Fig. 1
figure 1

adapted from Lesh (1981)

Modes of representation—

The adapted model starts with the real-world situations. As the learners in our study are 1 to 3 years old, the setting for their learning is their lived experience in the current situation, which needs to be meaningful and relevant (Van Oers, 2010). The real-world situations, then, embrace the entire learning activity and everything that occurs in the context of book reading, and cannot be separated as a distinct mode of representation. In Lesh’s original model, written and verbal symbols are two different modes of representation. In early childhood, children also encounter different symbolic representations, but they are not limited to these two modes: finger patterns are also common representations in children’s acts with numbers and can be used to represent a number, for example, showing three fingers to represent a quantity of three items (Björklund & Reis, 2020). Thus, in an early childhood context, different modes characterized by their common symbolic nature could be seen as distinctions within one mutual mode of representation: symbols. Pictures and manipulatives are the same in the adapted model as in Lesh’s original. However, considering the early childhood context, fingers may also be used as manipulatives, for example, when keeping track of counted items by showing one finger at a time while counting out loud. The fingers are then representing items that can be counted, which expresses a different meaning than when used in a symbolic sense.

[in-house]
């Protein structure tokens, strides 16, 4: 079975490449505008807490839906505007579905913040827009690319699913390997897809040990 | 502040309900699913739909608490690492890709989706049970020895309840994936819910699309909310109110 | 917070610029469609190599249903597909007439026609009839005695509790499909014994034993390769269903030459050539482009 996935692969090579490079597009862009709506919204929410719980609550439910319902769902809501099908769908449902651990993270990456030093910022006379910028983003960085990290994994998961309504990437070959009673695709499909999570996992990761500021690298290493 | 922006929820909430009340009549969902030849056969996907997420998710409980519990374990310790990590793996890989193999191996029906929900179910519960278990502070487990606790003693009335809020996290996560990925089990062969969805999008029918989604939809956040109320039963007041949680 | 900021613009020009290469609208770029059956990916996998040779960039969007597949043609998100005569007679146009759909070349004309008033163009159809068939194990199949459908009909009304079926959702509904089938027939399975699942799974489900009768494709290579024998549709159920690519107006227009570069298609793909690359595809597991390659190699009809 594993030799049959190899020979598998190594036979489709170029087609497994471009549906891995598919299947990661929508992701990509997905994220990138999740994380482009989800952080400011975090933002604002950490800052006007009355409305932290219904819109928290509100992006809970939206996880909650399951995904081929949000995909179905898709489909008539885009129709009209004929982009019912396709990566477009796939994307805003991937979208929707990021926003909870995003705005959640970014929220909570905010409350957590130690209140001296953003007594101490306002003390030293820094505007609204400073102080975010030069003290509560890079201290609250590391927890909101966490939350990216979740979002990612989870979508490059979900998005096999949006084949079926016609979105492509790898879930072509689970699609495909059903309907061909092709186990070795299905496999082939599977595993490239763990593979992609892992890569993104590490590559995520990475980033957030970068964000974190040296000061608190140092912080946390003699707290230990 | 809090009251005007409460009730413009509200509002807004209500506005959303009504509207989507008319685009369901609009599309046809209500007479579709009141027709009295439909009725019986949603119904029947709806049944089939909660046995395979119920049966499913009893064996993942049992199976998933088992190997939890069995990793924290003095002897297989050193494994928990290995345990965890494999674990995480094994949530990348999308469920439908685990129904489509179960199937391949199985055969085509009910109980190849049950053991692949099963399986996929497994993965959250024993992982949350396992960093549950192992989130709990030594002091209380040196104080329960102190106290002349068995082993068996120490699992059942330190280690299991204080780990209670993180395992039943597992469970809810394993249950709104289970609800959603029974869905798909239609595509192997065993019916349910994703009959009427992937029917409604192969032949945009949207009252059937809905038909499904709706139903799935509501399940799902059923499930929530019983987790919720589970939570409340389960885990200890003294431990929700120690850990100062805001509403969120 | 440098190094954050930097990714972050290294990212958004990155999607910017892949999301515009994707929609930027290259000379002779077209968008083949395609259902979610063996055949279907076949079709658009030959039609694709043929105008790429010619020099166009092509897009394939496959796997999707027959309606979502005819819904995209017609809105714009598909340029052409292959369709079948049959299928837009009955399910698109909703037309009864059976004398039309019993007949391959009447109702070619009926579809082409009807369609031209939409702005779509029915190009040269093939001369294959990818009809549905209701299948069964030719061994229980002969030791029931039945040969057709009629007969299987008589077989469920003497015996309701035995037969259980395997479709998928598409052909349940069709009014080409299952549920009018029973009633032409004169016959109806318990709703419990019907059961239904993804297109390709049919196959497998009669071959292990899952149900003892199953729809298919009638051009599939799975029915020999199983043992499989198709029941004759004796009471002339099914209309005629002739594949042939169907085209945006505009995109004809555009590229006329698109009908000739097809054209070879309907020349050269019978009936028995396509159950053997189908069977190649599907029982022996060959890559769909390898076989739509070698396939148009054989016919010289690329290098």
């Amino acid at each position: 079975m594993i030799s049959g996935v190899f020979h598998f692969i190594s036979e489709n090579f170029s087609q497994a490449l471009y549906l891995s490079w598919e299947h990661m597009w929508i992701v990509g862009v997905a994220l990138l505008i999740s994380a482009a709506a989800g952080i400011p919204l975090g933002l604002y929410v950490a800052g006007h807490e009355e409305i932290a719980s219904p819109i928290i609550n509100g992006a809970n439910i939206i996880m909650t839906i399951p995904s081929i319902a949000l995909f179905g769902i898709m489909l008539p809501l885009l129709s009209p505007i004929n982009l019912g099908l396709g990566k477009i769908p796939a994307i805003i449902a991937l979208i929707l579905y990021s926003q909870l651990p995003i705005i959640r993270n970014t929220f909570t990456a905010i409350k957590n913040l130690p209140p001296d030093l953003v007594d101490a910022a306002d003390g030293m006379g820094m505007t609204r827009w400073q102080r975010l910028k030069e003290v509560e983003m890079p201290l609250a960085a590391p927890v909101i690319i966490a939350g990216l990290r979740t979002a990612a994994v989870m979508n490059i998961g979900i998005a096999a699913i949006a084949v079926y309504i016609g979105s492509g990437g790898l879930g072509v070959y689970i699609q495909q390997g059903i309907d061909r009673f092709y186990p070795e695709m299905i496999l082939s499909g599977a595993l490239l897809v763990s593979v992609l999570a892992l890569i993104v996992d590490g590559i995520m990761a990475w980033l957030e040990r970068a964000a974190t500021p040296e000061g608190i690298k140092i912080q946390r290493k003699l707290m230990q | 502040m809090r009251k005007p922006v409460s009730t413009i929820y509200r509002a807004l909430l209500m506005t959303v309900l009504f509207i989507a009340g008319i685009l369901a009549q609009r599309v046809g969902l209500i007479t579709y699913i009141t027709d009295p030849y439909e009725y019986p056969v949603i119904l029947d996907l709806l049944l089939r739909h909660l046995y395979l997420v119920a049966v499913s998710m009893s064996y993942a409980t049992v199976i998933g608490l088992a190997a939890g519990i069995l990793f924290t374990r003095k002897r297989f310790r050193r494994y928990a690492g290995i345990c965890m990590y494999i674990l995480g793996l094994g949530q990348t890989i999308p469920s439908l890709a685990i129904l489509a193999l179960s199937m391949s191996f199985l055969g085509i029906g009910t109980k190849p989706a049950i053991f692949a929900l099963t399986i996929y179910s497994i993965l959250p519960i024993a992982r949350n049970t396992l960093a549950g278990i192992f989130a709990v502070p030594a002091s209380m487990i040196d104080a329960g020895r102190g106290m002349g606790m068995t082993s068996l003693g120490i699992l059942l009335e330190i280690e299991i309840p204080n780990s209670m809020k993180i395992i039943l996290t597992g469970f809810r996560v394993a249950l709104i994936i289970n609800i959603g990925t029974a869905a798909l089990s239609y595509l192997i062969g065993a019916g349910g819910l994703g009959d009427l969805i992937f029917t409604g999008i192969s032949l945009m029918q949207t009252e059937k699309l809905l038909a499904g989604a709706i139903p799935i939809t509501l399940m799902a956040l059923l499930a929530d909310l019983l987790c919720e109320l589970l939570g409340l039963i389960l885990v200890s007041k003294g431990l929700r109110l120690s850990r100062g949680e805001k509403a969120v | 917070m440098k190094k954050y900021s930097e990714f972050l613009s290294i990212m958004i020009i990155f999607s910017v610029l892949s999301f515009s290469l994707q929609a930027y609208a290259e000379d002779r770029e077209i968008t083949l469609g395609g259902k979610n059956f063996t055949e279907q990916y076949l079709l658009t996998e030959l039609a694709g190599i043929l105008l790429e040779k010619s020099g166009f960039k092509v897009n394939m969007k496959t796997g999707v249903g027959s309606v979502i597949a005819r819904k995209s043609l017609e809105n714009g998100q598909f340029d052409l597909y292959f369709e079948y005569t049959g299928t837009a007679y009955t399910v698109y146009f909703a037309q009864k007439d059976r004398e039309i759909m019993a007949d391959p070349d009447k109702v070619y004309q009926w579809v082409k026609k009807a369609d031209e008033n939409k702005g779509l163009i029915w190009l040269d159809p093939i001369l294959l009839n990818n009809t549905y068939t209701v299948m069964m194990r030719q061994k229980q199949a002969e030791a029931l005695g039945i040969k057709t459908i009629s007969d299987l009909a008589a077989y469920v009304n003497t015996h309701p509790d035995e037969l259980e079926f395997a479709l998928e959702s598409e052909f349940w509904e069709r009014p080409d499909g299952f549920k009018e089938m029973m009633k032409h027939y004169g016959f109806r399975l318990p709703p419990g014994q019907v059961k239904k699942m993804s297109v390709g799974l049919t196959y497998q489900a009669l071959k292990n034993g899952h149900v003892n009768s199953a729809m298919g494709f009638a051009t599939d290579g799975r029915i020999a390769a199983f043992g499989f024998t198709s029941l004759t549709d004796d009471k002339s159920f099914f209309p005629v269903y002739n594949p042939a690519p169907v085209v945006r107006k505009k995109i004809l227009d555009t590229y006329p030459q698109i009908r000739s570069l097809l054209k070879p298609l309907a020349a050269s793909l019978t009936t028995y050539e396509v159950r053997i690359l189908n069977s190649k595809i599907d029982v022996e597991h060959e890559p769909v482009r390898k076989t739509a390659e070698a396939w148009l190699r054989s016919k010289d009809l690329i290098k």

As mentioned above, both Lesh et al., (1987, see also Lesh, 1981) and Duval (2006) emphasize the importance of connections within and between modes of representation to bring the mathematical object to the fore. What becomes critical in teaching is then how such connections can be offered to young children who have not yet got ‘access to the mathematical object’ (see Duval above). Variation theory of learning (Marton, 2015) does however give suggestions to how an earlier unseen mathematical object can be made discernable: the meaning of a mathematical object (as it appears to the learner) is constituted of what aspects of that object the learner is able to discern. Numbers, for example, constitute of aspects such as cardinality but also ordinality, part-whole relations, and representations (Björklund et al., 2021). To the young child, all of these aspects may not yet be discerned, which leads to the child experiencing the meaning of numbers in a qualitatively different way than adults, who most likely have discerned these aspects of numbers and thus have a more nuanced understanding of, for example, numbers’ meaning mediated through a certain representation. Discerning new aspects broadens the meaning of the mathematical object to the learner. This is made possible if so called ‘values’ (see Marton, 2015, p. 47) within the undiscerned aspect are made explicit against an invariant background. Values within cardinality may be altering numbers appearing in a certain situation. Values within the mode of symbolic representation may be finger patterns, verbal notions, or graphical symbols sharing for example the same number ‘three’ (as mentioned above). Consequently, in a teaching act, the teacher first ought to have a reasonably clear idea of what meaning she wants the learner to ‘see,’ thus an intended object of learning. She then brings about certain patterns of sameness and difference among tasks, instances and representations by pointing out those patterns and relations to the learner. There has to be a careful choice of what is kept invariant and what is varied (Runesson, 2005), but also what a certain representation may afford the learner to ‘see,’ as this is assumed to enable the child to develop their own way of seeing and understanding and to become aware of the (intended) meaning of the mathematical object. For example, if numbers’ cardinality is not an aspect that the child has discerned before, it may become discernible if one set of items is contrasted with another set of similar items. The number 2 is then seen as a cardinal value against another cardinal value such as 3 or 5, but only if the items that the numbers are represented with are kept invariant (same color, shape, and size). In sum, there are certain aspects of numbers that learners have to learn to discern to be able to complete certain tasks. This means that learning is considered a change in ways of experiencing numbers in terms of discerned aspects, which opens up for the learner to act with and handle numbers in ways that were not possible before. For example, a child who recites the number sequence while randomly pointing at a set of items expresses a different way of experiencing numbers than a child who carefully connects number words to items one-to-one, finishing by saying the last uttered number word once more. Through the lens of variation theory, the first child is likely not discerning the cardinality of number words, only the ordinality since the words are recited in a fixed order and that number words are representing some quantitative aspect of the world, however indistinct. The latter child has, on the other hand, likely discerned the ordinality, representational and cardinality aspects of number words, which is expressed in the way they handle enumeration tasks. This line of reasoning also leads to methodological gains, as changed ways of acting may be interpreted as changed ways of experiencing the meaning of numbers. In taking the above described theoretical principles as the foundation for interpreting how learning may occur, it is significant to pay attention not only to the fact that different representations are used in an act of teaching, but also to which representations are chosen and how they are presented to the learner.